Oregon, more than any other state, relies on its residents’ income tax payments for revenue, while its northern neighbor, Washington, depends more heavily than any other state on sales taxes, according to a new 50-state analysis of state finances.
The analysis (PDF) by the nonpartisan Tax Foundation uses newly released U.S. Census Bureau data about state and local government finances in fiscal year 2007 (the latest year for which statistics are available) to break down each state’s tax revenue sources and group states by which taxes they rely on most. The report combines state and local taxes for the sake of comparison because “what some states accomplish with local taxes is accomplished in other states with state-level taxes.”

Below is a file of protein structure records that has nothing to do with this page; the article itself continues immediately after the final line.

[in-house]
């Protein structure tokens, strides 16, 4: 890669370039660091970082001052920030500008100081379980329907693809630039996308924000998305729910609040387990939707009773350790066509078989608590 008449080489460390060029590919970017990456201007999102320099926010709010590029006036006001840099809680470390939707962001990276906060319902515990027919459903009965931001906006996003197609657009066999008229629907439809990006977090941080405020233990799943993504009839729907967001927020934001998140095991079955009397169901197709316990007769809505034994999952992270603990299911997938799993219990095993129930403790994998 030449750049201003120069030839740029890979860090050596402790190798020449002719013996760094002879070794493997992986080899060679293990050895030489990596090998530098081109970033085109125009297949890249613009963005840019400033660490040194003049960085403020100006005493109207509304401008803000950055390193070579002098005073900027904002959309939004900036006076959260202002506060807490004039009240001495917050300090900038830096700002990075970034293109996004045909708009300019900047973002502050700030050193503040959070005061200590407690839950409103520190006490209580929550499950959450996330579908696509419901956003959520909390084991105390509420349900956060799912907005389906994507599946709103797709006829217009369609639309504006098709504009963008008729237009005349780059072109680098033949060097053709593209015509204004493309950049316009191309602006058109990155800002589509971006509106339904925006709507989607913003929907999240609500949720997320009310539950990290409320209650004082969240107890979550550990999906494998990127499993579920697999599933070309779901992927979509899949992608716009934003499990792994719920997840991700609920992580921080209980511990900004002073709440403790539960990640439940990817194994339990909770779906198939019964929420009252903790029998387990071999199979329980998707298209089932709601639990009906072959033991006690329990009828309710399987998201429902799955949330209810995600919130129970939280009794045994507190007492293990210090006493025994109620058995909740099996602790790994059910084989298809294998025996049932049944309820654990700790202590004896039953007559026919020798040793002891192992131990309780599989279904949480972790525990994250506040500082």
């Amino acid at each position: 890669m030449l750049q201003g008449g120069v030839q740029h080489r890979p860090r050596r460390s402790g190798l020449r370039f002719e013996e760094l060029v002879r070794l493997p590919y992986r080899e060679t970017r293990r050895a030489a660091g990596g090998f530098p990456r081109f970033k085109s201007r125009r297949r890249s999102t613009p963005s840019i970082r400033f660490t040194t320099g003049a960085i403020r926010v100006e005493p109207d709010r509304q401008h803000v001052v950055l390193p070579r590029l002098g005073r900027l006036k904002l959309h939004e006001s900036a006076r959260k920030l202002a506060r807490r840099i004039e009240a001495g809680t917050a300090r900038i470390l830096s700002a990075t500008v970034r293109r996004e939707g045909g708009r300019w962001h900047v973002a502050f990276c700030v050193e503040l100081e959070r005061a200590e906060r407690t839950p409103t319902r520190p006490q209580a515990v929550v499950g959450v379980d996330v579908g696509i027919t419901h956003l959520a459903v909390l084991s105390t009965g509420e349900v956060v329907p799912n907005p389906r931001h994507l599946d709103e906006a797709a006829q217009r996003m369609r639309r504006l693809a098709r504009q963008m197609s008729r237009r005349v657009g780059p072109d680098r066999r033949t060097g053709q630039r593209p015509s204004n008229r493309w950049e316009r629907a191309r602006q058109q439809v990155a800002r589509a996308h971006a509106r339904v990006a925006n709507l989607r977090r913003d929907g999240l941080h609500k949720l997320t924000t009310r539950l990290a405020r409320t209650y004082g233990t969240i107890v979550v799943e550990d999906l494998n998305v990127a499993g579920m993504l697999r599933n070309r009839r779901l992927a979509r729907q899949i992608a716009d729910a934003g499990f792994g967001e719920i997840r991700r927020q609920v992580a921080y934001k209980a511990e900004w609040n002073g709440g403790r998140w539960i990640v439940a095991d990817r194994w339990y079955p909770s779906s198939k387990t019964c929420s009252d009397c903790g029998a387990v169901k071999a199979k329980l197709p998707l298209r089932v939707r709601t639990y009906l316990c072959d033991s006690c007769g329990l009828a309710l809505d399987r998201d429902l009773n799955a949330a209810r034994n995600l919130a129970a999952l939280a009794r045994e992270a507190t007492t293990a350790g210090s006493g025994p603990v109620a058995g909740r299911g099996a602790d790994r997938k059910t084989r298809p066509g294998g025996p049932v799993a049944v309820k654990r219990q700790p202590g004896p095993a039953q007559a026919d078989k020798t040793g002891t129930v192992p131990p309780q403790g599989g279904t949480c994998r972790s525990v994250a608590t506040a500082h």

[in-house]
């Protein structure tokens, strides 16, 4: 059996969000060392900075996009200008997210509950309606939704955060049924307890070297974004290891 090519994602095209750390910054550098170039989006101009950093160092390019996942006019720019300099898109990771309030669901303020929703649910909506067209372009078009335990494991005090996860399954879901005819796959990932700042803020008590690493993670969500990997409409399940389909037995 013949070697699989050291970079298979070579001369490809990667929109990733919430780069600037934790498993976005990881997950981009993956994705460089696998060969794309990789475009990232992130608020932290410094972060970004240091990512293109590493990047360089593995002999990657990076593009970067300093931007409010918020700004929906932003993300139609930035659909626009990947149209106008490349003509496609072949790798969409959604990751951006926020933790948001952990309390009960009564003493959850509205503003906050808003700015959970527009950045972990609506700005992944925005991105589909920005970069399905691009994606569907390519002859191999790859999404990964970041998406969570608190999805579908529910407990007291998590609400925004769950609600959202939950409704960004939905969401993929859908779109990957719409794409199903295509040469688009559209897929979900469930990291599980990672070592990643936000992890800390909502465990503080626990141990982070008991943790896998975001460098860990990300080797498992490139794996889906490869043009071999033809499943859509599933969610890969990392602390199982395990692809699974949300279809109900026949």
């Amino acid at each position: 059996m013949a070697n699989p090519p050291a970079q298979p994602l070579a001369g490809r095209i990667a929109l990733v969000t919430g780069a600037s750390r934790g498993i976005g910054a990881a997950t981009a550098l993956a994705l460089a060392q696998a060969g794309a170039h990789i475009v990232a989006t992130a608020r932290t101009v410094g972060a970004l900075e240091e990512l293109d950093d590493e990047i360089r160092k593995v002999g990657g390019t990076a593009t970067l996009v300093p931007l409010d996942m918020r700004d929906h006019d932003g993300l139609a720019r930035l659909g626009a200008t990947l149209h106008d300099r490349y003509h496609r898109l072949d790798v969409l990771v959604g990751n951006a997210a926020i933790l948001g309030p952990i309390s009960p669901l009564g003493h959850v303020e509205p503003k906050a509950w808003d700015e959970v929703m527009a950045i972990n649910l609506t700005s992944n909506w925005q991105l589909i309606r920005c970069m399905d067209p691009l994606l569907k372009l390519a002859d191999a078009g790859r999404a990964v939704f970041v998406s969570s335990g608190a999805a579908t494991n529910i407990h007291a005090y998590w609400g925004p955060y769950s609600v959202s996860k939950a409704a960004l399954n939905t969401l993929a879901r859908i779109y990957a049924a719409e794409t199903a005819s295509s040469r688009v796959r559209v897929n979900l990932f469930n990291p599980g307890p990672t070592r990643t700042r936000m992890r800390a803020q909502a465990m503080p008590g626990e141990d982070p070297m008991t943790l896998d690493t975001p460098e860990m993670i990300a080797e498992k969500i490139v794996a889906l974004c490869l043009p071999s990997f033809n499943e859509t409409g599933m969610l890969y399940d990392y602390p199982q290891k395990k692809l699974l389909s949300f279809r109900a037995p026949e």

States that rely too heavily on one tax are vulnerable to revenue fluctuations that can be especially harmful during recessions. In Oregon, for instance, where individual income taxes account for 44.1 percent of total government tax revenue, lawmakers this year were slammed by a huge revenue decline as employment — and personal income — decreased. That has resulted in major spending cuts and is forcing some school districts to resort to four-day weeks.
Read the full report Report Shows States' Revenue Sources on Stateline.org.